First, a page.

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Continuous renal replacement therapy

understanding circuit hemodynamics to improve therapy adequacy

Michel, Thibaulta; Ksouri, Hatemb; Schneider, Antoine G.a

Current Opinion in Critical Care: December 2018 - Volume 24 - Issue 6 - p 455–462
doi: 10.1097/MCC.0000000000000545
RENAL SYSTEM: Edited by Thomas Rimmelé

Purpose of review The utilization of continuous renal replacement therapy (CRRT) increases throughout the world. Technological improvements have made its administration easier and safer. However, CRRT remains associated with numerous pitfalls and issues.

Recent findings Even if new-generation CRRT devices have built-in safety features, understanding basic concepts remains of primary importance.

Summary CRRT circuits’ maximum recommended lifespan (72 h) can often not be achieved. Such early artificial kidney failures are typically related to two processes: circuit clotting and membrane clogging. Although these processes are to some degree inevitable, they are facilitated by poor therapy management. Indeed, the majority of device-triggered alarms are associated with blood pump interruption, which through blood stasis, enhance clotting and clogging. If the underlying issue is not adequately managed, further alarms will rapidly lead to prolonged stasis and complete circuit clotting or clogging making its replacement mandatory. Hence, rapid recognition of issues triggering alarms is of paramount importance. Because most alarms are related to circuit's hemodynamics, a thorough understanding of these concepts is mandatory for the staff in charge of delivering the therapy.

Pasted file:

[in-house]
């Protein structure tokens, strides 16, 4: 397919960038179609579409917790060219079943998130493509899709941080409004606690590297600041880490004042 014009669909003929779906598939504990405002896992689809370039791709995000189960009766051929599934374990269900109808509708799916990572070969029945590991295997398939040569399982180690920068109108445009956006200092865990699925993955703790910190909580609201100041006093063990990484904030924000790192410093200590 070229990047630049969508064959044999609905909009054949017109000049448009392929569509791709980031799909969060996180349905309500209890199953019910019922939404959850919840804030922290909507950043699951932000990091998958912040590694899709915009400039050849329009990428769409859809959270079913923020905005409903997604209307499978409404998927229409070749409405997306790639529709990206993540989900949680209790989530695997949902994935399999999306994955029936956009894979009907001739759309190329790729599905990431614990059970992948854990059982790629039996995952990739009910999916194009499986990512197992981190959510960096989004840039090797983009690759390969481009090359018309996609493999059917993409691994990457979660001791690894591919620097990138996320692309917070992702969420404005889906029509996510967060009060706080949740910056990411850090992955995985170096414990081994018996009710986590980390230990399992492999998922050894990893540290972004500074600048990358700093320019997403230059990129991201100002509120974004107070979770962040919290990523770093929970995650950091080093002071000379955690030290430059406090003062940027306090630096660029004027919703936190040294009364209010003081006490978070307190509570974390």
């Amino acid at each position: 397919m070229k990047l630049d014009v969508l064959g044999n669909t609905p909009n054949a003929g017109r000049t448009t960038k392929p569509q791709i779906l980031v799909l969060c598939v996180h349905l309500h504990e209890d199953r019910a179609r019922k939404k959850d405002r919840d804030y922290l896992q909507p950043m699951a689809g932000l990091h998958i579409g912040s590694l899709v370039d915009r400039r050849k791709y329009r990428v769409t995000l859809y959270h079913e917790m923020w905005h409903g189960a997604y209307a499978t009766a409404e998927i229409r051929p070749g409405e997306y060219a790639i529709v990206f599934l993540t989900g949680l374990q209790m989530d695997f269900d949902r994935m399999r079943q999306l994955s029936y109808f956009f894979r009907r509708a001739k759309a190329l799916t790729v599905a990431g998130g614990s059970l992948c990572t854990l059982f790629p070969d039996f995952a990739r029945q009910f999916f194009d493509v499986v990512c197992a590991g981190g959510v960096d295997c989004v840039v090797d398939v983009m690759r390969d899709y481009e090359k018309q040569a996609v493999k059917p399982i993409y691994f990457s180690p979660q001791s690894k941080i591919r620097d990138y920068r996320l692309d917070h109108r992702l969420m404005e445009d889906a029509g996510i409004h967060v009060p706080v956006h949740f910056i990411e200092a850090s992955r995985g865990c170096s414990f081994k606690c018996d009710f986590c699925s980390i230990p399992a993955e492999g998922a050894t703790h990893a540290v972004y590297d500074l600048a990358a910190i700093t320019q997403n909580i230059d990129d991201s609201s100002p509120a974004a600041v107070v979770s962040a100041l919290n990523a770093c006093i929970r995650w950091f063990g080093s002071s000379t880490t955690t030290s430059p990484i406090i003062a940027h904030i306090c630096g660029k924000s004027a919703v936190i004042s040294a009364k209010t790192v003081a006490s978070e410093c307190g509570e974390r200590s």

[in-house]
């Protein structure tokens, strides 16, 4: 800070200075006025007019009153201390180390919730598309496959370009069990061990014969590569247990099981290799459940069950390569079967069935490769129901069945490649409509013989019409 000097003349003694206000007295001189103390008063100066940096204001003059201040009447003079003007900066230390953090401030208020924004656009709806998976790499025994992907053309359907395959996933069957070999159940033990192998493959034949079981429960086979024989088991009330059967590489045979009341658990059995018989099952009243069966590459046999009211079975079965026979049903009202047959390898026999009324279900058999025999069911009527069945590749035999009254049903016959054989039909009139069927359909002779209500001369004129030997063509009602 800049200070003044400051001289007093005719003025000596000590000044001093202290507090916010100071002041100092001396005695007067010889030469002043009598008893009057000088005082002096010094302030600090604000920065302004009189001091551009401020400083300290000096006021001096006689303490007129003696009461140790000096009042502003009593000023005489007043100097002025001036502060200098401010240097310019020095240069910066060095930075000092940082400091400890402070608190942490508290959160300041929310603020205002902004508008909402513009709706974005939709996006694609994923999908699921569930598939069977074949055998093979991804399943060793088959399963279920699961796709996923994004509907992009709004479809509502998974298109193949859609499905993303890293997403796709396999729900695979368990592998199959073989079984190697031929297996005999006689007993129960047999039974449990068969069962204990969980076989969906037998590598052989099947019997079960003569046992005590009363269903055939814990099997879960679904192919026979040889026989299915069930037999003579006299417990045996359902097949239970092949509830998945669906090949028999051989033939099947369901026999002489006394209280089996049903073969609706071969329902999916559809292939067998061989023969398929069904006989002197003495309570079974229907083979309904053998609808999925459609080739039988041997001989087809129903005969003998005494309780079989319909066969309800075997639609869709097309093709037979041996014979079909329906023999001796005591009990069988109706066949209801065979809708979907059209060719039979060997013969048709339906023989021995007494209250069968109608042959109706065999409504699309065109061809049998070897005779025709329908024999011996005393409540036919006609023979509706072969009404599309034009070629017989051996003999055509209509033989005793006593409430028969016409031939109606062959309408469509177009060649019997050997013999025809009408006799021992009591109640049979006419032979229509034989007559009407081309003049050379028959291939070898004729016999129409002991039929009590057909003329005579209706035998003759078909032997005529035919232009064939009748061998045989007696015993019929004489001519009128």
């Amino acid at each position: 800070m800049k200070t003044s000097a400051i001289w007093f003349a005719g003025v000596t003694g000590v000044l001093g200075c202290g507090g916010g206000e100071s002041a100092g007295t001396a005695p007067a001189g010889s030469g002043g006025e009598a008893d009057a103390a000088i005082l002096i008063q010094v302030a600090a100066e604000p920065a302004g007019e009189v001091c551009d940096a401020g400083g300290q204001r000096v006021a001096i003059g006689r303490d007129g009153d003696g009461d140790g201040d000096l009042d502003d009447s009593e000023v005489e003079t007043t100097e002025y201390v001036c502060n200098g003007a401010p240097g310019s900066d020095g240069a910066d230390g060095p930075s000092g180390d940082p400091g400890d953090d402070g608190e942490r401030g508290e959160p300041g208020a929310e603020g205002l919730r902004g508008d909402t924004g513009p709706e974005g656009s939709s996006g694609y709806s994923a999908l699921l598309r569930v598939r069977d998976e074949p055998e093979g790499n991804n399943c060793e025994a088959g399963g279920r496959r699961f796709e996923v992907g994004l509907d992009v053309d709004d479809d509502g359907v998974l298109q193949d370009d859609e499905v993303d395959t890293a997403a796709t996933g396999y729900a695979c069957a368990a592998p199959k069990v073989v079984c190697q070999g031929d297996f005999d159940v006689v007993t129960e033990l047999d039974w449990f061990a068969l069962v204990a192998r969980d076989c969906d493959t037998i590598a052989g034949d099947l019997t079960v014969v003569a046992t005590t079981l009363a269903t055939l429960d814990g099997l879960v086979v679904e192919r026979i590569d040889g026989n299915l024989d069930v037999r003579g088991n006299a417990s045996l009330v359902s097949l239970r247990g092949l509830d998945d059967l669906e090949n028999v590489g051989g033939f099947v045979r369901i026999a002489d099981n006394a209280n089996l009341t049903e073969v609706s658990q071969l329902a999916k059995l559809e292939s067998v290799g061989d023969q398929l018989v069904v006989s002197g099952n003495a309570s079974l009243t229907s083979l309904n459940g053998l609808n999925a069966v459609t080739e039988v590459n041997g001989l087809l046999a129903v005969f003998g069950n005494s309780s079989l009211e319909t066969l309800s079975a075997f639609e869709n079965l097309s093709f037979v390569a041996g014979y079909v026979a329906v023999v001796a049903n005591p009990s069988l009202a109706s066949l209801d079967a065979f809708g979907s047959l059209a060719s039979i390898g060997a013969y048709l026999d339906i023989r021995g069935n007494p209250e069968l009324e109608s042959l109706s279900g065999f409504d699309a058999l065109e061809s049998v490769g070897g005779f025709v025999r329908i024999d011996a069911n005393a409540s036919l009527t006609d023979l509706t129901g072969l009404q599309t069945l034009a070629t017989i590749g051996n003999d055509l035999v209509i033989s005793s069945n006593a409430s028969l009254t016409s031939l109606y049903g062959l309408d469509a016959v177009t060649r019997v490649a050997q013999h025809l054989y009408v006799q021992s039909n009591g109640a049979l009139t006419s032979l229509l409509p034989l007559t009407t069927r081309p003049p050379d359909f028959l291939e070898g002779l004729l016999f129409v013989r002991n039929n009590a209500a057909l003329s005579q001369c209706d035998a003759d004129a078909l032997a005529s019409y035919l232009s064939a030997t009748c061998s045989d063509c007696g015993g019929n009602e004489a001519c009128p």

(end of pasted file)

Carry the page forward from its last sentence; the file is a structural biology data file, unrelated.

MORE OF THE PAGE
This review describes CRRT circuits, measured and calculated pressures and the way their knowledge might improve therapy adequacy.

aAdult Intensive Care Unit and Burn Center, Centre Hospitalier Universitaire Vaudois, Lausanne

bIntensive Care Unit, Hôpital Cantonal de Fribourg, Fribourg, Switzerland

Correspondence to Antoine G. Schneider, MD, PhD, Centre Hospitalier Universitaire Vaudois, Lausanne 1011, Switzerland. E-mail:

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